Press Release | 23 May 2024

Green Weimar Triangle should become a driving force for EU climate policy

Germanwatch welcomes initiative by France, Poland and Germany for a strong climate foreign policy / Further development now needed for more climate policy coordination between the three countries, including for the implementation of the European Green Deal

Berlin (23. Mai 2024). The environment and development organization Germanwatch welcomes the agreement reached by the Foreign Ministers of Germany, France and Poland to include trilateral cooperation in climate foreign policy as one of the three pillars of the Weimar Agenda. To this end, they launched a "Green Weimar Triangle" yesterday. "It is a good decision to give the Weimar Triangle an additional green pillar. Germany, Poland and France are sending an important signal shortly before the European elections: climate protection should be a high priority for the EU and is a central component of security policy in Europe and the world," says Lutz Weischer, Head of Germanwatch's Berlin office.

"However, the agreed Green Weimar Triangle should not just be about foreign policy. The governments of the three countries should now also use the triangle as a driving force for European climate and energy policy. The Green Weimar Triangle should provide impetus for a strong EU climate policy on the path to climate neutrality. Among other things, the EU heads of government should place a clear focus on effective climate policy in the EU's strategic agenda for the next five years and set an ambitious climate target for 2040." Germanwatch calls on the Environment and Climate Ministers of the three countries to swiftly discuss concrete measures for an ambitious and just climate policy that is compatible with the 1.5-degree target in order to support the implementation and further development of the European Green Deal. 

The Triangle can be a decisive driver of decarbonisation

In view of the upcoming new EU legislative cycle and the approaching Polish EU Council Presidency, the time is ripe for the start of a trilateral energy and climate dialog between the environment and climate ministers of the Weimar Triangle.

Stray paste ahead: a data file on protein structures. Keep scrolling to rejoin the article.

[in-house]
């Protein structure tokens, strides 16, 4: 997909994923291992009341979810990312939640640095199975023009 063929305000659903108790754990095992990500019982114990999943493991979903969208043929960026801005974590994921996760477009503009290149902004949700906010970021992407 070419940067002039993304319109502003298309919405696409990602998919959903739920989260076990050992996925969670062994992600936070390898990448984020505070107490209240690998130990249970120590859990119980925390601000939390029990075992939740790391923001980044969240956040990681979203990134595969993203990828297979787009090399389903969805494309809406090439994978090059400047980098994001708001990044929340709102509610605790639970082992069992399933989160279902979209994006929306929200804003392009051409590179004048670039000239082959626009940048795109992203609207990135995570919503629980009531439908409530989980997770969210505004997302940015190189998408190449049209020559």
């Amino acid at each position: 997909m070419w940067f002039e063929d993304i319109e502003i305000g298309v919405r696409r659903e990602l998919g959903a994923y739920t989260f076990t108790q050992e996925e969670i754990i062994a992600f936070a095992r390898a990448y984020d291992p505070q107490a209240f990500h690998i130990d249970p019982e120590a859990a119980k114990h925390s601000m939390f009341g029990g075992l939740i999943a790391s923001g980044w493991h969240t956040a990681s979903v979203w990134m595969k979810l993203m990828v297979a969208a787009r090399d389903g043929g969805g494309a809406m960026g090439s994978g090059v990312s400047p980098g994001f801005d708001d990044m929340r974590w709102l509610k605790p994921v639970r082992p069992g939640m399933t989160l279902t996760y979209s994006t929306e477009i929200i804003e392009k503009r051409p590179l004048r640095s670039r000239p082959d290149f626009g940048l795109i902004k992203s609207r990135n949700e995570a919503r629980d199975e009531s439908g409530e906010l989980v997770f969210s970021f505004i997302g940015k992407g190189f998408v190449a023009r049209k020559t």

The document adopted in Weimar yesterday also contains references to cooperation on green innovations and investments. The three industrial powerhouses together emit almost half of all greenhouse gas emissions in the EU and are jointly responsible for 43 percent of industrial production. Marion Guénard, expert for EU climate policy and French-German cooperation at Germanwatch: "The Weimar Triangle is crucial for accelerating decarbonisation. Together, the three countries have the potential to develop EU initiatives for climate-neutral innovations and investments and end the EU's dependence on fossil fuel imports from autocratic regimes. With their different approaches to investments, the three countries can be a driving and unifying force for an EU industrial policy that advances climate neutrality."

An alliance of research institutions, environmental organizations and other civil society actors from the three countries, including Germanwatch, had called for the establishment of a "Green Weimar Triangle" last April and intends to support the initiative further. "The Green Weimar Triangle is more than just a political initiative - it is a vision of a secure and united green Europe for all of us," emphasizes Sylwia Andralojc-Bodych, expert for EU climate policy and Polish-German cooperation at Germanwatch.